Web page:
Individual variability in post-thaw sperm survival in a captive koala population
Zee, YP, Holt, WV, Nicolson, V, Pyne, M, Johnston, SD 2009, Cryobiology, vol. 59, no. 1, pp. 69-74.
The tolerance of koala sperm obtained using electroejaculation to cryopreservation exhibits considerable variation at an individual level, supporting the hypothesis that variation in post-thaw sperm viability exists in a population. Single koala spermatozoa samples obtained from 22 captive koalas revealed that sperm viability and quality differed less between individuals prior to the cryopreservation process than after. This suggests that cryo-tolerance and post-thaw viability are dependent upon individual biophysical sperm characteristics.
Koala spermatozoa samples were obtained via electroejaculation to assess seminal viability and quality. Samples were diluted and warmed before being chilled to 4oC using tris-citrate glucose (TCG) buffer and 28% glycerol or 25% dimethylacetamide (DMA). Results indicated that glycerol as a cryoprotectant (a constituent employed to protect against freezing damage) was more effective than DMA with respect to sperm viability parameters both prior to and after cryopreservation. A cluster analysis showed the separation of koalas into two distinct groups based on sperm viability. Compared to the group with lower sperm viability, the group with higher sperm viability had a higher proportion of motile and live spermatozoa with mitochondrial membrane potential, as well as a lower proportion of spermatozoa with relaxed chromatin, with no differences observed between the cryoprotectants used.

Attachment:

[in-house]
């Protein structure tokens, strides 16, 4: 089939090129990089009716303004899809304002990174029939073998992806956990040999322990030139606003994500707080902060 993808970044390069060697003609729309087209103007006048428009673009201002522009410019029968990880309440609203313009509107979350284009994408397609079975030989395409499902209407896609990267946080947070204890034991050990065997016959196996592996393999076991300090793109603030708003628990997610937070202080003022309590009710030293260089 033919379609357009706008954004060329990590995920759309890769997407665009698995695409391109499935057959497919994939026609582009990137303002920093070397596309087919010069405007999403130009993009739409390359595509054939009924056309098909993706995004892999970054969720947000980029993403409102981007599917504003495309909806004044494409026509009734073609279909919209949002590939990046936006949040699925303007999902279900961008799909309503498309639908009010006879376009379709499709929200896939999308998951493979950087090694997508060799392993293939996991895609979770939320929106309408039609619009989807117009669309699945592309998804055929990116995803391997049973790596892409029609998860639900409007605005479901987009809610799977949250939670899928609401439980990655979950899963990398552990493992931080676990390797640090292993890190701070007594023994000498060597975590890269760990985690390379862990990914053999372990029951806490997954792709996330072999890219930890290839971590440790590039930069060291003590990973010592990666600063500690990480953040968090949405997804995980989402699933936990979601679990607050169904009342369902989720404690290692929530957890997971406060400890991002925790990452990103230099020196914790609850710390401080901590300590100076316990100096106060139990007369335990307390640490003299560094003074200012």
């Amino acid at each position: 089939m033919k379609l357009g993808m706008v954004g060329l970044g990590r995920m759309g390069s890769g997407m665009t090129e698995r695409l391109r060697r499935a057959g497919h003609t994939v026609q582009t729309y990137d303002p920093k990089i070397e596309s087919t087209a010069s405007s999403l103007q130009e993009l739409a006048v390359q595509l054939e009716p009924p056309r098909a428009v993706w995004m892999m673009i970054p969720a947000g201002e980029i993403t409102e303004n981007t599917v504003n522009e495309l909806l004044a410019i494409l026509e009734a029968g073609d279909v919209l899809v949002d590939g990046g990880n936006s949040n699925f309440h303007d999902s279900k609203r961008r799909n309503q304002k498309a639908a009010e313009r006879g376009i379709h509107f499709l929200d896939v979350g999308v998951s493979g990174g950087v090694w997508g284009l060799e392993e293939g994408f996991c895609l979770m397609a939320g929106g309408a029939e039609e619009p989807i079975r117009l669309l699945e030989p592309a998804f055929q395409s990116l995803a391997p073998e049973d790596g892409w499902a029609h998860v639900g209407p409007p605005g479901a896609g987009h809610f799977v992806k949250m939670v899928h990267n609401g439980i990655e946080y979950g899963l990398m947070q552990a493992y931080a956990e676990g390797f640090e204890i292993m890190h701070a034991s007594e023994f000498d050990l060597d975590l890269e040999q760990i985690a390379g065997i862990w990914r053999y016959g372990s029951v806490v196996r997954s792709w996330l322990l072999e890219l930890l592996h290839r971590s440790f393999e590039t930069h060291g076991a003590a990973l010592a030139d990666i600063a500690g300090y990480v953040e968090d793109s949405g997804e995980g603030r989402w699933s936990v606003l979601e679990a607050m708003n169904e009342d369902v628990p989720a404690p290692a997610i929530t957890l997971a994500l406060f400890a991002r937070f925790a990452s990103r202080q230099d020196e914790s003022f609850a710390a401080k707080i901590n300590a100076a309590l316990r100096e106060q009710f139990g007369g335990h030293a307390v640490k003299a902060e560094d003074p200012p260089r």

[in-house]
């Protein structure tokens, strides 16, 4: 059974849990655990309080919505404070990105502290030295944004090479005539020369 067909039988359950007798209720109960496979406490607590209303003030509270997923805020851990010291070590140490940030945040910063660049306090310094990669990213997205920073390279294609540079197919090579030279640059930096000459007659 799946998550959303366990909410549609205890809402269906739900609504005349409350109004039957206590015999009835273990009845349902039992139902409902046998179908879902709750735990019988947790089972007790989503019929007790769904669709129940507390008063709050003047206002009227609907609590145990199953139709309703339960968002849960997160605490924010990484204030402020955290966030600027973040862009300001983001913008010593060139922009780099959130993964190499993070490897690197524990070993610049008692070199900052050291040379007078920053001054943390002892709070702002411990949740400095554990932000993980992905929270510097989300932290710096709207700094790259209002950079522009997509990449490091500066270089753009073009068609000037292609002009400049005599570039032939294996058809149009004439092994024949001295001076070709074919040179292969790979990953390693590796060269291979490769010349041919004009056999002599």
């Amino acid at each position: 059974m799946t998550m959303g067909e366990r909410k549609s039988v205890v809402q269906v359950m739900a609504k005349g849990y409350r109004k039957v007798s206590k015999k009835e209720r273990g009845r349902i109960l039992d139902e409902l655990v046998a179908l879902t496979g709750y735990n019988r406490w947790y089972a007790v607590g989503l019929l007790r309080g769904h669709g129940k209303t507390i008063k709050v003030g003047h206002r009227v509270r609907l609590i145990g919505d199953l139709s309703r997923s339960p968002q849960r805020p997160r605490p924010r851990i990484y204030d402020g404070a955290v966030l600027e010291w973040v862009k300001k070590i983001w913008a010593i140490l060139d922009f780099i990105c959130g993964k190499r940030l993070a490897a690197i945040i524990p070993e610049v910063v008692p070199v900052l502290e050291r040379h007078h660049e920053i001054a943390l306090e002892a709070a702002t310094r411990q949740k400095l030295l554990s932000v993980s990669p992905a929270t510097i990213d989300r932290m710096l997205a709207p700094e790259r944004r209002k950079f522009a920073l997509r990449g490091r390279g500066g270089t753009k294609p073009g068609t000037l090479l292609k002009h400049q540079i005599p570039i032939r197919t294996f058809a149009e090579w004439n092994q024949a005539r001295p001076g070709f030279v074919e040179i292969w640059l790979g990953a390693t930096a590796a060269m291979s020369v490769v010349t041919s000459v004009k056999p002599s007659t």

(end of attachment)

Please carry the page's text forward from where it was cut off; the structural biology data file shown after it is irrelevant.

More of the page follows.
Cryopreservation for artificial insemination (AI) is a precursor to maintaining genetic diversity in captive scenarios and is likely to be essential for the conservation of wild koalas. Preliminary studies concerning other mammalian populations describe species-specific variation in cryobiological characteristics of spermatozoa in conjunction with tolerance differences to the processes associated with cryopreservation; a pressing issue in cryobiology. This study is the first to explore the cryobiological features of koala spermatozoa that determines whether they are ‘good’ or ‘bad’ freezers.
Future cryopreservation protocols for the collection of koala ejaculate require review to negate the impacts of individual variance in cryo-tolerance and seminal environments to be effectively applied to wild koala populations. Other unexplored variables like sperm-head morphology were highlighted by the authors as being possible contributors to the freezability of sperm and ultimately the viability of spermatozoa post-thawing.
Summarised by Lauren Mousley
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